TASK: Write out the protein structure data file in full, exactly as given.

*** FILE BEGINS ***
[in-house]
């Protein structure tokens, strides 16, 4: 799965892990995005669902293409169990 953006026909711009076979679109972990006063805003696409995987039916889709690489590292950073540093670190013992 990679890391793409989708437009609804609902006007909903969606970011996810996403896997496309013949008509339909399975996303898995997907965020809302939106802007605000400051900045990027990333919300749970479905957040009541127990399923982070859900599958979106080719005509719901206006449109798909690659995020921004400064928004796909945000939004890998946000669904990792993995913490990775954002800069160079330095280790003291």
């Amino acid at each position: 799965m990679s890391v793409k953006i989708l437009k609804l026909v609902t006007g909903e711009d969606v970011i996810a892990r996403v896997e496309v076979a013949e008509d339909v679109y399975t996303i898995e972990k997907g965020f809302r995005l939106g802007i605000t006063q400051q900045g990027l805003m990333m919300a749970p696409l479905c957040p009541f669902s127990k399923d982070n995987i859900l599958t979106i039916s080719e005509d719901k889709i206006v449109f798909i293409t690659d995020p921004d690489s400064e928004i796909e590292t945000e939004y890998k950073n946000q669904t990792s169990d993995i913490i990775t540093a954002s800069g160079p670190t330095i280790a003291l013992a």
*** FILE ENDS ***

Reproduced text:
[in-house]
């Protein structure tokens, strides 16, 4: 799965892990995005669902293409169990 953006026909711009076979679109972990006063805003696409995987039916889709690489590292950073540093670190013992 990679890391793409989708437009609804609902006007909903969606970011996810996403896997496309013949008509339909399975996303898995997907965020809302939106802007605000400051900045990027990333919300749970479905957040009541127990399923982070859900599958979106080719005509719901206006449109798909690659995020921004400064928004796909945000939004890998946000669904990792993995913490990775954002800069160079330095280790003291």
């Amino acid at each position: 799965m990679s890391v793409k953006i989708l437009k609804l026909v609902t006007g909903e711009d969606v970011i996810a892990r996403v896997e496309v076979a013949e008509d339909v679109y399975t996303i898995e972990k997907g965020f809302r995005l939106g802007i605000t006063q400051q900045g990027l805003m990333m919300a749970p696409l479905c957040p009541f669902s127990k399923d982070n995987i859900l599958t979106i039916s080719e005509d719901k889709i206006v449109f798909i293409t690659d995020p921004d690489s400064e928004i796909e590292t945000e939004y890998k950073n946000q669904t990792s169990d993995i913490i990775t540093a954002s800069g160079p670190t330095i280790a003291l013992a």